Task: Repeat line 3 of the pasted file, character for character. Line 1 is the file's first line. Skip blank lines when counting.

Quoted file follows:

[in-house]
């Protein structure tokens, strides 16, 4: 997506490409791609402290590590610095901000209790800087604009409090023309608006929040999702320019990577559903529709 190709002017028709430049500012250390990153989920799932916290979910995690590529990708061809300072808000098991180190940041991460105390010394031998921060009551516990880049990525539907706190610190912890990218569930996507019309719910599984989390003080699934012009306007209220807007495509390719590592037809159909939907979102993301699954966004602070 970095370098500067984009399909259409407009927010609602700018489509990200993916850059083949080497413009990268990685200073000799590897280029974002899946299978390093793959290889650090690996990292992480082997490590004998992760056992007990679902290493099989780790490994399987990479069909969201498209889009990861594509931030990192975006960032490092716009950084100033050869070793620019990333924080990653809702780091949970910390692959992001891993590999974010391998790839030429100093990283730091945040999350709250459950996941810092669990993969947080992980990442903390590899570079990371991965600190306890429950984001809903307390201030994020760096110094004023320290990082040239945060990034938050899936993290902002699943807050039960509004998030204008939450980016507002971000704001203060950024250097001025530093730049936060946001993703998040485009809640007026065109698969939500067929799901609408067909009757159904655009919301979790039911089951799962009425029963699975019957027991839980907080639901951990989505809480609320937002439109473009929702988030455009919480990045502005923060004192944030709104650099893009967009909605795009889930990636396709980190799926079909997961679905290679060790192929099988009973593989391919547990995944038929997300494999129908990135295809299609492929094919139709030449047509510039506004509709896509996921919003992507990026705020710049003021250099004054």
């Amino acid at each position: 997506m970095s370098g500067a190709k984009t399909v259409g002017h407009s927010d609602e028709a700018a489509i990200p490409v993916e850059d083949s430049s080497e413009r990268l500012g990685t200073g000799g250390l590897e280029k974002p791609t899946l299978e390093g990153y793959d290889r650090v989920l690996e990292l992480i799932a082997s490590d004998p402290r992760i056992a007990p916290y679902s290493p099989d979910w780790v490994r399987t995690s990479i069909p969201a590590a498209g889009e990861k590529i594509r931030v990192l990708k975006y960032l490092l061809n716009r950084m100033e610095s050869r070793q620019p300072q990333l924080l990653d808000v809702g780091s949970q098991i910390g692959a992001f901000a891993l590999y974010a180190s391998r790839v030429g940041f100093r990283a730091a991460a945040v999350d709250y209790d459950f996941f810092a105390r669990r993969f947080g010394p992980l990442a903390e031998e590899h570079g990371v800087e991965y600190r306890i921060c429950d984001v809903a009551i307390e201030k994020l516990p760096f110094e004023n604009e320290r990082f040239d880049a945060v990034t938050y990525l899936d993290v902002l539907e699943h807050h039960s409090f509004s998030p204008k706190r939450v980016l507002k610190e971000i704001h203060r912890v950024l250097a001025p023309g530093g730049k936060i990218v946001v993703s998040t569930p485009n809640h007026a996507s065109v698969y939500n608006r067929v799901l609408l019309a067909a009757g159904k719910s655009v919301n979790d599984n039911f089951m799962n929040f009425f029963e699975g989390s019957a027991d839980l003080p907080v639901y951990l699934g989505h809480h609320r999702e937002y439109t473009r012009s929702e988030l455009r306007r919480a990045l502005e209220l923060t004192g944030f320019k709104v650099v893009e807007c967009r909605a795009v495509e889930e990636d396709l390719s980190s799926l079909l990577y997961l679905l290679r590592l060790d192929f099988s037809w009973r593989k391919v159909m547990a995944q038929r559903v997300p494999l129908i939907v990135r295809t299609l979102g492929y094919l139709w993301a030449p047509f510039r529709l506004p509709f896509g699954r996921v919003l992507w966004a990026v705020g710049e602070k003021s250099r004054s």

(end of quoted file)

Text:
């Amino acid at each position: 997506m970095s370098g500067a190709k984009t399909v259409g002017h407009s927010d609602e028709a700018a489509i990200p490409v993916e850059d083949s430049s080497e413009r990268l500012g990685t200073g000799g250390l590897e280029k974002p791609t899946l299978e390093g990153y793959d290889r650090v989920l690996e990292l992480i799932a082997s490590d004998p402290r992760i056992a007990p916290y679902s290493p099989d979910w780790v490994r399987t995690s990479i069909p969201a590590a498209g889009e990861k590529i594509r931030v990192l990708k975006y960032l490092l061809n716009r950084m100033e610095s050869r070793q620019p300072q990333l924080l990653d808000v809702g780091s949970q098991i910390g692959a992001f901000a891993l590999y974010a180190s391998r790839v030429g940041f100093r990283a730091a991460a945040v999350d709250y209790d459950f996941f810092a105390r669990r993969f947080g010394p992980l990442a903390e031998e590899h570079g990371v800087e991965y600190r306890i921060c429950d984001v809903a009551i307390e201030k994020l516990p760096f110094e004023n604009e320290r990082f040239d880049a945060v990034t938050y990525l899936d993290v902002l539907e699943h807050h039960s409090f509004s998030p204008k706190r939450v980016l507002k610190e971000i704001h203060r912890v950024l250097a001025p023309g530093g730049k936060i990218v946001v993703s998040t569930p485009n809640h007026a996507s065109v698969y939500n608006r067929v799901l609408l019309a067909a009757g159904k719910s655009v919301n979790d599984n039911f089951m799962n929040f009425f029963e699975g989390s019957a027991d839980l003080p907080v639901y951990l699934g989505h809480h609320r999702e937002y439109t473009r012009s929702e988030l455009r306007r919480a990045l502005e209220l923060t004192g944030f320019k709104v650099v893009e807007c967009r909605a795009v495509e889930e990636d396709l390719s980190s799926l079909l990577y997961l679905l290679r590592l060790d192929f099988s037809w009973r593989k391919v159909m547990a995944q038929r559903v997300p494999l129908i939907v990135r295809t299609l979102g492929y094919l139709w993301a030449p047509f510039r529709l506004p509709f896509g699954r996921v919003l992507w966004a990026v705020g710049e602070k003021s250099r004054s």